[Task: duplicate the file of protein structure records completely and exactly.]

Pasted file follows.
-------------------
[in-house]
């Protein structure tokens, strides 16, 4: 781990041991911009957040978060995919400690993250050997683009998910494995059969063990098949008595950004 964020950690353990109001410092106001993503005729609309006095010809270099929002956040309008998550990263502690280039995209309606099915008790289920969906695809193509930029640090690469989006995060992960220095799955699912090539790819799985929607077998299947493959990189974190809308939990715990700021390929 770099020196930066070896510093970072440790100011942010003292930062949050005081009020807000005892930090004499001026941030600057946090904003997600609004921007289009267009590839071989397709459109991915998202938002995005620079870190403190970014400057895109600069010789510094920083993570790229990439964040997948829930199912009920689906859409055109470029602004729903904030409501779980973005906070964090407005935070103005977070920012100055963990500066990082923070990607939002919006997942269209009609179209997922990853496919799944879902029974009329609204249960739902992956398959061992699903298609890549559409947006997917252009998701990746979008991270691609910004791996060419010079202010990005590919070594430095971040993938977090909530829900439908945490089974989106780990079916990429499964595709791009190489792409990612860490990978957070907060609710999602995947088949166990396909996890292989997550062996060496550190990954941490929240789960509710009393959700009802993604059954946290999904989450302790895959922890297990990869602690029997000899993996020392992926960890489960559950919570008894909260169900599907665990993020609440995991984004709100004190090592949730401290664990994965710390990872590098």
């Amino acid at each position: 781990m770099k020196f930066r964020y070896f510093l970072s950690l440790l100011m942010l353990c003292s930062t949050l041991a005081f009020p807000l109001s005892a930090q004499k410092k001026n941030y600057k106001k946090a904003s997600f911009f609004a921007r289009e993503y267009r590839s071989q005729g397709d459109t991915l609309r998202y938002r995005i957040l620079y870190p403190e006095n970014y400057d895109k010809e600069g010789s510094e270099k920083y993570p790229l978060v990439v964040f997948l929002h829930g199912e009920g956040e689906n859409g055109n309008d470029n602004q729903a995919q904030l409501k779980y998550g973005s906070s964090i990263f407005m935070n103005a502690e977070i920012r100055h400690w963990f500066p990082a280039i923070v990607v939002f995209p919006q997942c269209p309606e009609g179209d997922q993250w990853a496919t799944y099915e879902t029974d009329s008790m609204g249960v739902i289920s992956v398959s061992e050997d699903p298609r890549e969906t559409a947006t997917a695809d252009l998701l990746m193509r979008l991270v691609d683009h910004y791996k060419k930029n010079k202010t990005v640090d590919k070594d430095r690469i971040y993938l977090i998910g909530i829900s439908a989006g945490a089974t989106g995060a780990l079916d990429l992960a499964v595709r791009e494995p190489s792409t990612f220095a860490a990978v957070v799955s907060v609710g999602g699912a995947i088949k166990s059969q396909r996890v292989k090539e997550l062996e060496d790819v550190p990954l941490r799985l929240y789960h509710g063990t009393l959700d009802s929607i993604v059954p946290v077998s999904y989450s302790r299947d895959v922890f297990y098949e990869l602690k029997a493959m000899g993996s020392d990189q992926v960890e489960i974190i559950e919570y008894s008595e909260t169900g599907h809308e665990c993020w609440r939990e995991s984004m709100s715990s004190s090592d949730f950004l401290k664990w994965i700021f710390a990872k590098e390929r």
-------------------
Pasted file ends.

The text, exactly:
[in-house]
């Protein structure tokens, strides 16, 4: 781990041991911009957040978060995919400690993250050997683009998910494995059969063990098949008595950004 964020950690353990109001410092106001993503005729609309006095010809270099929002956040309008998550990263502690280039995209309606099915008790289920969906695809193509930029640090690469989006995060992960220095799955699912090539790819799985929607077998299947493959990189974190809308939990715990700021390929 770099020196930066070896510093970072440790100011942010003292930062949050005081009020807000005892930090004499001026941030600057946090904003997600609004921007289009267009590839071989397709459109991915998202938002995005620079870190403190970014400057895109600069010789510094920083993570790229990439964040997948829930199912009920689906859409055109470029602004729903904030409501779980973005906070964090407005935070103005977070920012100055963990500066990082923070990607939002919006997942269209009609179209997922990853496919799944879902029974009329609204249960739902992956398959061992699903298609890549559409947006997917252009998701990746979008991270691609910004791996060419010079202010990005590919070594430095971040993938977090909530829900439908945490089974989106780990079916990429499964595709791009190489792409990612860490990978957070907060609710999602995947088949166990396909996890292989997550062996060496550190990954941490929240789960509710009393959700009802993604059954946290999904989450302790895959922890297990990869602690029997000899993996020392992926960890489960559950919570008894909260169900599907665990993020609440995991984004709100004190090592949730401290664990994965710390990872590098």
């Amino acid at each position: 781990m770099k020196f930066r964020y070896f510093l970072s950690l440790l100011m942010l353990c003292s930062t949050l041991a005081f009020p807000l109001s005892a930090q004499k410092k001026n941030y600057k106001k946090a904003s997600f911009f609004a921007r289009e993503y267009r590839s071989q005729g397709d459109t991915l609309r998202y938002r995005i957040l620079y870190p403190e006095n970014y400057d895109k010809e600069g010789s510094e270099k920083y993570p790229l978060v990439v964040f997948l929002h829930g199912e009920g956040e689906n859409g055109n309008d470029n602004q729903a995919q904030l409501k779980y998550g973005s906070s964090i990263f407005m935070n103005a502690e977070i920012r100055h400690w963990f500066p990082a280039i923070v990607v939002f995209p919006q997942c269209p309606e009609g179209d997922q993250w990853a496919t799944y099915e879902t029974d009329s008790m609204g249960v739902i289920s992956v398959s061992e050997d699903p298609r890549e969906t559409a947006t997917a695809d252009l998701l990746m193509r979008l991270v691609d683009h910004y791996k060419k930029n010079k202010t990005v640090d590919k070594d430095r690469i971040y993938l977090i998910g909530i829900s439908a989006g945490a089974t989106g995060a780990l079916d990429l992960a499964v595709r791009e494995p190489s792409t990612f220095a860490a990978v957070v799955s907060v609710g999602g699912a995947i088949k166990s059969q396909r996890v292989k090539e997550l062996e060496d790819v550190p990954l941490r799985l929240y789960h509710g063990t009393l959700d009802s929607i993604v059954p946290v077998s999904y989450s302790r299947d895959v922890f297990y098949e990869l602690k029997a493959m000899g993996s020392d990189q992926v960890e489960i974190i559950e919570y008894s008595e909260t169900g599907h809308e665990c993020w609440r939990e995991s984004m709100s715990s004190s090592d949730f950004l401290k664990w994965i700021f710390a990872k590098e390929r």